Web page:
The individual sees the world according to the values in which he or she lives, concluded the nineteenth-century Danish philosopher Soren Kierkegaard. Furthering this reasoning, this same individual not only sees but also projects desires and dreams into their reality. A great metropolis seems to be the perfect translation of this concept to reveal, through its monuments, its architecture and urbanism, traces of past ideologies and their influence on the present moment.
Mauro Restiffe’s exhibition “Russia” presents fourteen photo works—including diptychs, triptychs and polyptychs—produced with black-and-white analog film that highlight the architectural, political and historical aspects of Moscow and St. Petersburg. The investigative series made by the artist, born in São José do Rio Pardo in 1970, portrays those cities in two different times, 1990 and 2015, proposing a game between past and future, a reflection on the passage of time, on the ideological currents that guide the construction of spaces and the continuous transformation of the ways in which we understand urban spaces.
Restiffe’s distancing perspective, which marks his artistic career, is almost abandoned in “Russia,” except for some works like “Brutal Mirror” (2015) and “Time Structures.” This abandonment gives rise to a tight cropping of images, but no less cold and melancholic, of historical monuments, like the sculpture of Lenin portrayed from the back, and private spaces such as museums and residences following the example of “Corner Theatre” (1995/2015), “Girl at the Window” (2015), “Chandeliers” (1995) and “Secret Patterns” (1995/2015).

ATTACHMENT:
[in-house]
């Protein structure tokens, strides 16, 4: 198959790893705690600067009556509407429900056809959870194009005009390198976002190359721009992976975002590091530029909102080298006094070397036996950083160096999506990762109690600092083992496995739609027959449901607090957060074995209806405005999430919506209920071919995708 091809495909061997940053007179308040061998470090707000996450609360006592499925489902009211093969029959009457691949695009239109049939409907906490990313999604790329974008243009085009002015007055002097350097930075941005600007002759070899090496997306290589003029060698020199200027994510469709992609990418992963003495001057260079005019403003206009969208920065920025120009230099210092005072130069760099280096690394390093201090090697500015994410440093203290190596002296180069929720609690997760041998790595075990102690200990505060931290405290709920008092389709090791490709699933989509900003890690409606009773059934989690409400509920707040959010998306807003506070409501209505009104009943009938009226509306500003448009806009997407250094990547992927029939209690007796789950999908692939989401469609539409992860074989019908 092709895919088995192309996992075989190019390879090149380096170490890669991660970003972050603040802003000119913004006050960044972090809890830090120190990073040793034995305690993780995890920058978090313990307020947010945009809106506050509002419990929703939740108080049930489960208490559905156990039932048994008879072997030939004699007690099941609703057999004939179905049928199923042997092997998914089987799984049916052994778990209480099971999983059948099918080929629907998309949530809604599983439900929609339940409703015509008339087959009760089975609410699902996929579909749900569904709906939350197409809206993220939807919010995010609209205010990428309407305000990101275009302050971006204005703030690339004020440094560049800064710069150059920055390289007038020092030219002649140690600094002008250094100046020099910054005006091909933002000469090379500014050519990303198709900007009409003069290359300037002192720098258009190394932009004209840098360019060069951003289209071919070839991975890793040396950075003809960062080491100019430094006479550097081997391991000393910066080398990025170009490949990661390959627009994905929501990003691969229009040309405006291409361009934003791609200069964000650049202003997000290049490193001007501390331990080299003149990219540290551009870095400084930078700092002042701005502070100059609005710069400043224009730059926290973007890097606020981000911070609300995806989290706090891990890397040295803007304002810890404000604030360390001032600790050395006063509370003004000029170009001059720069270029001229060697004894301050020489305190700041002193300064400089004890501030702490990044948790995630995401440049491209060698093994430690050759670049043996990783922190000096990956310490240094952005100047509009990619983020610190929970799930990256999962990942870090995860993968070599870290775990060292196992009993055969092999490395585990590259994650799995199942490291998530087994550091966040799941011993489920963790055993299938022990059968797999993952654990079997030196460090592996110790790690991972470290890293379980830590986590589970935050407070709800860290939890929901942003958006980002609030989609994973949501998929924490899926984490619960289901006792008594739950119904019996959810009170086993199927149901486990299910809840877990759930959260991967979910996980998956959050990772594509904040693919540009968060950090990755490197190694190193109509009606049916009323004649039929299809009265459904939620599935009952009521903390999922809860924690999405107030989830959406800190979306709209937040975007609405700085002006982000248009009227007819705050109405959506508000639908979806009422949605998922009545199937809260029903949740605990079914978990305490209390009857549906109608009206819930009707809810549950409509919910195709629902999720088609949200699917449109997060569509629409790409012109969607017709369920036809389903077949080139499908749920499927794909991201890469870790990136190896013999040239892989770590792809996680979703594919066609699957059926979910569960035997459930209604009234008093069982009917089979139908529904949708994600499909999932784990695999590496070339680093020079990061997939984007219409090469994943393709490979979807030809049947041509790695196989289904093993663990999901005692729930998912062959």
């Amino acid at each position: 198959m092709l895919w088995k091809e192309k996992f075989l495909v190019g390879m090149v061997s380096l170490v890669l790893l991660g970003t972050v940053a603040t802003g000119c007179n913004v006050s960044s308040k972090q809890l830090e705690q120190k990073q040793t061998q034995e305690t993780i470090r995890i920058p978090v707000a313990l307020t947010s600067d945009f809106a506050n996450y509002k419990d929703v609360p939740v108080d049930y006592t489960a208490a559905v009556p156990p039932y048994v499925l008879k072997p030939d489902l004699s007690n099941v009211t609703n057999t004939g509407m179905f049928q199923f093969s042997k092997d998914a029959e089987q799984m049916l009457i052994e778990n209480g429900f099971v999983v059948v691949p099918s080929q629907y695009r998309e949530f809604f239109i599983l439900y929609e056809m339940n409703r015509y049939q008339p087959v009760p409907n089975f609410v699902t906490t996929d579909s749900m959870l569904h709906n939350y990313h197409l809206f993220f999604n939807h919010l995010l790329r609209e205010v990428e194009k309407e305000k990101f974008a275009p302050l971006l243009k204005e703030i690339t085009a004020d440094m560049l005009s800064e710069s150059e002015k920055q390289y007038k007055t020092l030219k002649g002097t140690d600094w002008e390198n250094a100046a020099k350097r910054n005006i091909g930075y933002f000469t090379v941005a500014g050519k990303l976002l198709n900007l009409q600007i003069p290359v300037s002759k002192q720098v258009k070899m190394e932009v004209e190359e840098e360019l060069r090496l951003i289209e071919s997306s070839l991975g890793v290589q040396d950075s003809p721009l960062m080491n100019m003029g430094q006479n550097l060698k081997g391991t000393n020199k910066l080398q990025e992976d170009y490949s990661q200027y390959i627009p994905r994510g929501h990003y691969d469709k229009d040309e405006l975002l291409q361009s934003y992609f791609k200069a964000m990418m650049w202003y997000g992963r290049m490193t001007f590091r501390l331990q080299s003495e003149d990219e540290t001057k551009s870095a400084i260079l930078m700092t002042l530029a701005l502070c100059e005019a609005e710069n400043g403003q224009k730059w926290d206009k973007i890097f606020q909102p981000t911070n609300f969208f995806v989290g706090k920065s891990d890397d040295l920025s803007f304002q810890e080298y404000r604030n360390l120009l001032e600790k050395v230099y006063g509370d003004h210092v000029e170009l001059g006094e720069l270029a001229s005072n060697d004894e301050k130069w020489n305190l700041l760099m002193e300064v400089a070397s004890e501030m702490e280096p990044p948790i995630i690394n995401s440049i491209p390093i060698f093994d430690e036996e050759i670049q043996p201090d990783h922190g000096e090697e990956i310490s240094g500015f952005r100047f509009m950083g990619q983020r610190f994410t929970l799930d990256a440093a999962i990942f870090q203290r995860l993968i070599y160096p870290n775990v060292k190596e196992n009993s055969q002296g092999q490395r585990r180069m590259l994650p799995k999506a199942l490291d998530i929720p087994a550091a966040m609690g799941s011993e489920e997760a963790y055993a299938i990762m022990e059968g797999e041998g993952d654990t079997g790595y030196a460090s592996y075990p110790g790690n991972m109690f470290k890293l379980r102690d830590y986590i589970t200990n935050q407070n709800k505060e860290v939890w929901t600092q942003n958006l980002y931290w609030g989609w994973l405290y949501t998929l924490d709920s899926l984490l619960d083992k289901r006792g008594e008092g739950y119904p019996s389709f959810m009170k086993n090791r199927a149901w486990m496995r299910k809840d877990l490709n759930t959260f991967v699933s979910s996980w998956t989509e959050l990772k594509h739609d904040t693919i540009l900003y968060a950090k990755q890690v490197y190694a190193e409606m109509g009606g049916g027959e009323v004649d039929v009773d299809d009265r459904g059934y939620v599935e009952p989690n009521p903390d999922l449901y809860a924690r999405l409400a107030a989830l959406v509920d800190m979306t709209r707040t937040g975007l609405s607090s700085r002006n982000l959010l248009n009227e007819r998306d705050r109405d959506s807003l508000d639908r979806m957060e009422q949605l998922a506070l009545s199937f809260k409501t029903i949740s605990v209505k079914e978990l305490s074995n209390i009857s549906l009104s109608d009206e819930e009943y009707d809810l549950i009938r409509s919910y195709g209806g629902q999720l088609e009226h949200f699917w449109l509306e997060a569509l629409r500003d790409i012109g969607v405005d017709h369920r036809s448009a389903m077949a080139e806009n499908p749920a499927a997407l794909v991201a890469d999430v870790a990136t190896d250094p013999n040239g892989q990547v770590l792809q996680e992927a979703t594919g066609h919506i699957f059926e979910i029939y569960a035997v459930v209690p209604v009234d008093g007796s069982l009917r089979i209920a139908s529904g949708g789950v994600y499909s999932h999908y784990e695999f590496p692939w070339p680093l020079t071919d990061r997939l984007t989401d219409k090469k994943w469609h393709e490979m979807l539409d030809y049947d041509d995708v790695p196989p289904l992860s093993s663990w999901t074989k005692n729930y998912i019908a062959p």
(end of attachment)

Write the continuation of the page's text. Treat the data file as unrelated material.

We can take from the Brazilian philosopher Vladimir Safatle a further understanding of this exhibition, expanding on two concepts of Kierkegaard: temporality and monumentality. The first concerns the idea of temporal experience as a result of the perception of immutable forms. Moscow and St. Petersburg, as places where the artist was able to experience, at different times, something related to the Soviet Union (1922-1991), convey remnants of that time. Monumentality refers to the reorganization of the space as a promise. And here the architecture, both in its public and private dimensions, emerges as a representation of that promise.
By observing these remnants of the Soviet dream, we naturally think of the city of Brasilia, which also has passed through the lens of Restiffe. Brasilia emerged as a national model onto which was deposited the Modernist dream of Lucio Costa and Oscar Niemeyer under the endorsement of President Juscelino Kubitschek, having been known in the 1960s as the capital of hope. Both Modernism, as manifest in Brasilia, and the Soviet Union can be understood through the lens of unfulfilled promises: ideological dreams suspended indefinitely.
Fortes Vilaça, São Paulo
Through June 18, 2016